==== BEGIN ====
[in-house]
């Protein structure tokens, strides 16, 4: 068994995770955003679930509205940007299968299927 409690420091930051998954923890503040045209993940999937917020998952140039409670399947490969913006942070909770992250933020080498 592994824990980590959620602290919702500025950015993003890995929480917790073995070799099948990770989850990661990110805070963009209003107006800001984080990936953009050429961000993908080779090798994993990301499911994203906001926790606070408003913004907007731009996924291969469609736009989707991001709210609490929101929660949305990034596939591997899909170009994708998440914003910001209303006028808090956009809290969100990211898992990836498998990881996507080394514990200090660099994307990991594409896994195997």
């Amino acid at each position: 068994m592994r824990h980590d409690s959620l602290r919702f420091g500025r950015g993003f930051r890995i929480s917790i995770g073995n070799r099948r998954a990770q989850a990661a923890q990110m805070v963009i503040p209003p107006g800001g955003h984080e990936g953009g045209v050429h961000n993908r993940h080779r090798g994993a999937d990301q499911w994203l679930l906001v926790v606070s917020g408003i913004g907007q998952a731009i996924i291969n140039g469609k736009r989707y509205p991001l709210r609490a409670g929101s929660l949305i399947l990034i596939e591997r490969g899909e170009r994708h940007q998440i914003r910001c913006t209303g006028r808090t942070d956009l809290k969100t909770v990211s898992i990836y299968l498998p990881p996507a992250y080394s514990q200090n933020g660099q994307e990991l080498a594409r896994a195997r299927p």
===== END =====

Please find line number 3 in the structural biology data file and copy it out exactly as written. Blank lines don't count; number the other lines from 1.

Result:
């Amino acid at each position: 068994m592994r824990h980590d409690s959620l602290r919702f420091g500025r950015g993003f930051r890995i929480s917790i995770g073995n070799r099948r998954a990770q989850a990661a923890q990110m805070v963009i503040p209003p107006g800001g955003h984080e990936g953009g045209v050429h961000n993908r993940h080779r090798g994993a999937d990301q499911w994203l679930l906001v926790v606070s917020g408003i913004g907007q998952a731009i996924i291969n140039g469609k736009r989707y509205p991001l709210r609490a409670g929101s929660l949305i399947l990034i596939e591997r490969g899909e170009r994708h940007q998440i914003r910001c913006t209303g006028r808090t942070d956009l809290k969100t909770v990211s898992i990836y299968l498998p990881p996507a992250y080394s514990q200090n933020g660099q994307e990991l080498a594409r896994a195997r299927p």